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Stories From an Agency Intern: Michael Mohr Explains

When literary agent Elizabeth Kracht (Kimberley Cameron & Associates) asked me to be her assistant, I jumped at the opportunity. Since then, I have been exclusively perusing E’s slush pile; helping with client manuscripts; aiding with editorial pitch letters; and answering a general melee of unique and sometimes challenging questions. Learning about The Industry from the inside has really helped me see what I need to do in my own writing, in order to boost myself up to that place we all desire: Getting our novel or collection or memoir, etc, out there. The information, the discussions (some involving me, some overheard), the questions and challenges, are invaluable to a young writer. I am learning the ropes, cutting my literary teeth, washing the green off, slowly.

Interning for Kimberley Cameron & Associates has been truly amazing. What an experience. And specifically working with Elizabeth Kracht, the “madwoman” whom I refer to frequently as “E.”

I met E at the San Francisco Writer’s Conference in February 2013. We connected instantly, and she asked me to pitch my debut novel to her at a round table in Peacock Court, right before Anne Perry was about to teach us How the Hell To Write. Perry has written eighty-something books, mostly historical murder mysteries and detective fiction. (To read my nonfiction piece about the SFWC 2013 and meeting Elizabeth for the first time, visit my blog: Michaelmohrwriter.com, and under the tab “nonfiction,” read “Are you a Writer or an Author?”)

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Guest column by Michael Mohr, a 30-year-old published Bay
Area writer who has begun a weekly blog that covers his experience
both as an author and as Elizabeth Kracht’s (senior agent with
Kimberley Cameron & Associates) assistant. This blog is a forum
for aspiring and well-known writers alike to either check in with
the agent’s world, or to begin to learn how the trade works, from
an insider perspective. Michael's work can be found in Flash: The
International Short Short Story Magazine; The MacGuffin; Alfie
Dog Press; and Gothic City Press.

When E asked me to be her assistant, I jumped at the opportunity. Since then, I have been exclusively perusing E’s slush pile; helping with client manuscripts; aiding with editorial pitch letters; and answering a general melee of unique and sometimes challenging questions.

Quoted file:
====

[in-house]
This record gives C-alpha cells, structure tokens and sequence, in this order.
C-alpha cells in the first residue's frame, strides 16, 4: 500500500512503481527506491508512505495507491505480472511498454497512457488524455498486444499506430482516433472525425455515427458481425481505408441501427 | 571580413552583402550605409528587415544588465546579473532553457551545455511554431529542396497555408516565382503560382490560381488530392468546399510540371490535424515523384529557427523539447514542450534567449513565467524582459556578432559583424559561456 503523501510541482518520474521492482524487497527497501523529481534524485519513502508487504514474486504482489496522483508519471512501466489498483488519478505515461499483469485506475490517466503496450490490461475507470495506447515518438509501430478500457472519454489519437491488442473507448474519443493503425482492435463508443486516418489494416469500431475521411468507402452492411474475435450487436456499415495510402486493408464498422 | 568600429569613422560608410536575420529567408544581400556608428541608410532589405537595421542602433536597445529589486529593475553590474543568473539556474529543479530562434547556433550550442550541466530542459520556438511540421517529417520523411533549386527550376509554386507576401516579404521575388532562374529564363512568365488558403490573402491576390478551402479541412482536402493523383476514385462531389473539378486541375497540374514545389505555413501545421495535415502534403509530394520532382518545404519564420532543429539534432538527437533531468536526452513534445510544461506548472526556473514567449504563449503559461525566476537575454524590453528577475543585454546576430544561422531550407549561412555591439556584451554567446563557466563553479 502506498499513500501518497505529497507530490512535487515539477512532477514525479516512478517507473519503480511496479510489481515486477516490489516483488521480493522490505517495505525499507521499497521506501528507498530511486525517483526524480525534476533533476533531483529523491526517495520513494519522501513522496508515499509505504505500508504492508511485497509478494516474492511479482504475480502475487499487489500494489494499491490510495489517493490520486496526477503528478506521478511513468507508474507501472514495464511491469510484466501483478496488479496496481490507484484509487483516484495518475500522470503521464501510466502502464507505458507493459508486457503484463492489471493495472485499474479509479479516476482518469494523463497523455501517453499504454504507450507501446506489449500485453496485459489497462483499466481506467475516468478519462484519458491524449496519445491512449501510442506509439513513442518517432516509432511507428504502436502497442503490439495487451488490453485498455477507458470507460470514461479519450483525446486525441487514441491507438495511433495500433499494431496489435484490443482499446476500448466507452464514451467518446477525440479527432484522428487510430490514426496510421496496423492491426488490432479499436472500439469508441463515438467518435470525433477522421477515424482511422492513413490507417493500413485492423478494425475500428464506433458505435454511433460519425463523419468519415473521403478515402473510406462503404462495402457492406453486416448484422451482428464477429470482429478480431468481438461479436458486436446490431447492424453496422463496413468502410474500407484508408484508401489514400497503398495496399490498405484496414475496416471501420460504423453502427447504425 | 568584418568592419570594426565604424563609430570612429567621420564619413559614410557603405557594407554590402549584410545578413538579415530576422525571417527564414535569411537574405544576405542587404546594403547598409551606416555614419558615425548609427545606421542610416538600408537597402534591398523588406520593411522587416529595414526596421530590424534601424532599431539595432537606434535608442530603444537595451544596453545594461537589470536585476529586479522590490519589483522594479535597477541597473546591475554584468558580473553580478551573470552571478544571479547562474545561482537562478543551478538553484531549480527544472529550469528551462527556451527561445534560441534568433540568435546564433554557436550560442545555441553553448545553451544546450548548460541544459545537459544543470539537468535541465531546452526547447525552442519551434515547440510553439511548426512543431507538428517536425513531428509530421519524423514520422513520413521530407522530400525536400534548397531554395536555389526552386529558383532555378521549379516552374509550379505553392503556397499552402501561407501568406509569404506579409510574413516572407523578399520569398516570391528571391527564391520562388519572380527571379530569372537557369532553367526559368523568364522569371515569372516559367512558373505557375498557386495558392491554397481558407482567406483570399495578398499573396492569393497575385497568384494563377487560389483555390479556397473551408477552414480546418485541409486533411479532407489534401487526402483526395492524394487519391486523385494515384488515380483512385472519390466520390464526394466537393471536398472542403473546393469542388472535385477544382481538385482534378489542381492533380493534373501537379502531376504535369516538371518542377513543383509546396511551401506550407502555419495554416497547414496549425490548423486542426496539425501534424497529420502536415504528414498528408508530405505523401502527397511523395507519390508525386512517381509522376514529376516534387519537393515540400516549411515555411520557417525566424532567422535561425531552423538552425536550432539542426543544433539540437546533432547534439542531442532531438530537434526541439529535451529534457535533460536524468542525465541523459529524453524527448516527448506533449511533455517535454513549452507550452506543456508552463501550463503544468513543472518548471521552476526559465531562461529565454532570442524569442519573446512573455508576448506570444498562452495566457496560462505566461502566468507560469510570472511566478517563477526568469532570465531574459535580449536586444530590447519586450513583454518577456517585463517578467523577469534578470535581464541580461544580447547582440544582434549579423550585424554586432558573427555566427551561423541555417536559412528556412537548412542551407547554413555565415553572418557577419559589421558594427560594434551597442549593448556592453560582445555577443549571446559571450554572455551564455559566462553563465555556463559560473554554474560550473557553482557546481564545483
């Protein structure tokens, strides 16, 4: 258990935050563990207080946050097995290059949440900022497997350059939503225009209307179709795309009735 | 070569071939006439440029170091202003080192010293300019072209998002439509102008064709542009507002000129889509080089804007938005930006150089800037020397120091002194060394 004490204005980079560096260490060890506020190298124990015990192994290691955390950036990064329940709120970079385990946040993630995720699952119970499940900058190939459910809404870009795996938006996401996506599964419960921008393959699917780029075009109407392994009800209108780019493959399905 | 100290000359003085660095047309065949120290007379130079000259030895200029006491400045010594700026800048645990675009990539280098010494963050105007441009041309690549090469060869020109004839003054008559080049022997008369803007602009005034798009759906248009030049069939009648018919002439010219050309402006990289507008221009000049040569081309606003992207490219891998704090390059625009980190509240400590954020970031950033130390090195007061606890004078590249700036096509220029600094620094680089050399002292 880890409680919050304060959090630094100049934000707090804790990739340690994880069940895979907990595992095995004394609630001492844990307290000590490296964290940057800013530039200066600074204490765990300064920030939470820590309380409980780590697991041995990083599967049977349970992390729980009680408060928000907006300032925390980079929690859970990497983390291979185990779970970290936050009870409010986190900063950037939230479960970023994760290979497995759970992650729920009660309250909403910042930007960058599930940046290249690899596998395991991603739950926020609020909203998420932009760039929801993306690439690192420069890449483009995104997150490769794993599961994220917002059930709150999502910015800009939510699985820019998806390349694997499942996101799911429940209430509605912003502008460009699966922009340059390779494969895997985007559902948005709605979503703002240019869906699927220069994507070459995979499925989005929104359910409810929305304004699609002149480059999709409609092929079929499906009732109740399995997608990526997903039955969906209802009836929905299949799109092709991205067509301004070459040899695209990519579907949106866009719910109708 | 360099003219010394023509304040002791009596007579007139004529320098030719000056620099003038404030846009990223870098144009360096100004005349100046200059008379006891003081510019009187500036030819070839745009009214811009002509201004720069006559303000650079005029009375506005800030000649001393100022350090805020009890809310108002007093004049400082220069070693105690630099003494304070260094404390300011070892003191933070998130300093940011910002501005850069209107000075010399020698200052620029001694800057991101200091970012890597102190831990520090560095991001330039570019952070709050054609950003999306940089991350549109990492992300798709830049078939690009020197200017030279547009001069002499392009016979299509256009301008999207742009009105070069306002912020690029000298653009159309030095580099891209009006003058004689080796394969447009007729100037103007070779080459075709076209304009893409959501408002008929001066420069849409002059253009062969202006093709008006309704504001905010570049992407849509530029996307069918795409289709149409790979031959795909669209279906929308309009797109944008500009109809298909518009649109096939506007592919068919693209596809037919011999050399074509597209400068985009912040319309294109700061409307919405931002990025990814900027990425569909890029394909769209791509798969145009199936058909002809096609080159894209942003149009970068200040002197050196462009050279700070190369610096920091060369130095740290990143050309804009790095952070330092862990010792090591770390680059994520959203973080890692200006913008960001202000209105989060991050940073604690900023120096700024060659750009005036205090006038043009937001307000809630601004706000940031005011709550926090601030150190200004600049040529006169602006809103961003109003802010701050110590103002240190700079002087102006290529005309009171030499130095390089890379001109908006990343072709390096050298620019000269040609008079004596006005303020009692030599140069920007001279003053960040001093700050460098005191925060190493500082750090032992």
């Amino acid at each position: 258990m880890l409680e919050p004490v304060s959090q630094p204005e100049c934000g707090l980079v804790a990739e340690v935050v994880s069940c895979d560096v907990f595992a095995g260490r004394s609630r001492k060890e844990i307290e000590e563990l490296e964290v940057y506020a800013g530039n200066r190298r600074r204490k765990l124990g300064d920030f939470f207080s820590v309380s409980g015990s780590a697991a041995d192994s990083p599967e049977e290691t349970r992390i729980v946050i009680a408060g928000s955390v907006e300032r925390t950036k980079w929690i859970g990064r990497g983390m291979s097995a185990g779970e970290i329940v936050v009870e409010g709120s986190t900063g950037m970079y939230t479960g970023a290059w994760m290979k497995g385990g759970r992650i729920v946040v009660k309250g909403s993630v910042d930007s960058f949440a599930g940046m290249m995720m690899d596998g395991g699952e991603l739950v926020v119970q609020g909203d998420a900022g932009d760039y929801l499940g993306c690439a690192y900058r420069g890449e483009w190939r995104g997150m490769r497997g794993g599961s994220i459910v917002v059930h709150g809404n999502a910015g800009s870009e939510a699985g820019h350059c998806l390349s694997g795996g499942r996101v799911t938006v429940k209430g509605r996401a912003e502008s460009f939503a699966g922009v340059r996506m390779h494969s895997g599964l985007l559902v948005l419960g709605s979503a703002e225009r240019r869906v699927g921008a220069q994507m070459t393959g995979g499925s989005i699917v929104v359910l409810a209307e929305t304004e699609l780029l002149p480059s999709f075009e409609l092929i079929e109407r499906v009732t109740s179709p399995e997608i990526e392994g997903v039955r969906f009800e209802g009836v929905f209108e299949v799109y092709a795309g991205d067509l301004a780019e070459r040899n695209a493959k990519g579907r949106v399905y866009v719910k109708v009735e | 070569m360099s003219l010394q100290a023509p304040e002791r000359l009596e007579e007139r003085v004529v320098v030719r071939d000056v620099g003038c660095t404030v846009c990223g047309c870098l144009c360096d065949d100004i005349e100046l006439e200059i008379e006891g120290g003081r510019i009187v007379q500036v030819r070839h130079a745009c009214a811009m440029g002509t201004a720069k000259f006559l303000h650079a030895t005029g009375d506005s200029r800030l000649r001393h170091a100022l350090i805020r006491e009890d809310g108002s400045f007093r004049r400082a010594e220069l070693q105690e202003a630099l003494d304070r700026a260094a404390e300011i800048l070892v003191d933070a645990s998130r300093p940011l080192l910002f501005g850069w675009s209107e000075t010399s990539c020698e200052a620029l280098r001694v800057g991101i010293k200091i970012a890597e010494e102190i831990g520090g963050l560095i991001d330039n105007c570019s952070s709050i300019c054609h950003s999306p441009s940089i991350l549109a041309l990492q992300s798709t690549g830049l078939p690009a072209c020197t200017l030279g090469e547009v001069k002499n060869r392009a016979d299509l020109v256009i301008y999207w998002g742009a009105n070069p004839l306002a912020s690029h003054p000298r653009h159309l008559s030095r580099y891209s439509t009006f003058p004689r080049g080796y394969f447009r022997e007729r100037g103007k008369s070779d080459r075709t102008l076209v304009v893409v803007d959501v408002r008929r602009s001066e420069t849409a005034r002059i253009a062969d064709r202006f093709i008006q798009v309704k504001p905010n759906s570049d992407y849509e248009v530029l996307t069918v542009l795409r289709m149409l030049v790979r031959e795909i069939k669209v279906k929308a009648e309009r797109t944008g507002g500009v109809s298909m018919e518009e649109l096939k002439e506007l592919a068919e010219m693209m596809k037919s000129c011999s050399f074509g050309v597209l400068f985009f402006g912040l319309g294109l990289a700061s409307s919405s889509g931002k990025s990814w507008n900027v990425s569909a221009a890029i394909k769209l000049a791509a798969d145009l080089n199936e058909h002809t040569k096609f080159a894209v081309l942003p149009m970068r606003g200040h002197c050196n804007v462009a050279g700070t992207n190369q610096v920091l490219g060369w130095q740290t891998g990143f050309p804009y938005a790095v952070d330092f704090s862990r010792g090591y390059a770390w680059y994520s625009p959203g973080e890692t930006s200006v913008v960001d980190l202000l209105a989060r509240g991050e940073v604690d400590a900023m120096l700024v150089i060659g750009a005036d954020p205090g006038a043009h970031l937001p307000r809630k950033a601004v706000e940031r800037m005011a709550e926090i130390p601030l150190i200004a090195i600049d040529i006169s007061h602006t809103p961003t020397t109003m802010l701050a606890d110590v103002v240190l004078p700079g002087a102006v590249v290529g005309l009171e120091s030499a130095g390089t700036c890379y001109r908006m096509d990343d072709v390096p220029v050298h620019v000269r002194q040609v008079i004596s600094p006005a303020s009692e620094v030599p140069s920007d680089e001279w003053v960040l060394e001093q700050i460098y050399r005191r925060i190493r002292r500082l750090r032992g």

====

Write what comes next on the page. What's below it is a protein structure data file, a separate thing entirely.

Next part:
Learning about The Industry from the inside has really helped me see what I need to do in my own writing, in order to boost myself up to that place we all desire: Getting our novel or collection or memoir, etc, out there. The information, the discussions (some involving me, some overheard), the questions and challenges, are invaluable to a young writer. I am learning the ropes, cutting my literary teeth, washing the green off, slowly.

Witnessing the weekly struggles and issues within the agency has also been a learning experience. Sometimes other agents come into the office. Sometimes it’s just E and myself. Sometimes we delve into serious concerns: Will this novel be salable?—it’s speaking to some pretty dark, intense truths; will the publishing world want to sell it? Is there an adequate audience for this or that author? Have they alienated anyone with the content of their piece?

(How many literary agents should a writer send their work to?)

The questions go on and on, and each round of them brings a new perspective and a new set of options and routes to pursue.

The other side of the literary coin is: How can I contribute to the writing world, using this as a medium? Easy: I’ll start a blog! I never thought in a million years I would take this road, but here I am. What I learn, for the most part, you’ll learn, readers. That’s the point—paying it forward. We all want to get our work out there, into the Great Big Literary World. So I am here to give writers a firsthand account of the inside workings of the machine—the beast known as Kimberley Cameron & Associates.

And as I continue, I will try my best to continue to remember that what is most important in this world is authenticity, humility, truth. Just like in our collective writing: We seek out the real. We are artists. We are writers. We are madmen- and women who have decided—many of us—to dedicate out lives, in one form or another, to the art and craft of writing. This is a powerful declaration—a call to the proverbial wild; a stance that says: We stand together, though sometimes on our own, and we will fight the good fight because it’s worth it.

Well, I think it’s worth it at least. That’s why I write. That’s why I intern with Elizabeth. That’s why I started the blog. Give it a whirl. And until then: Rock n’ Roll and go get your work out there!

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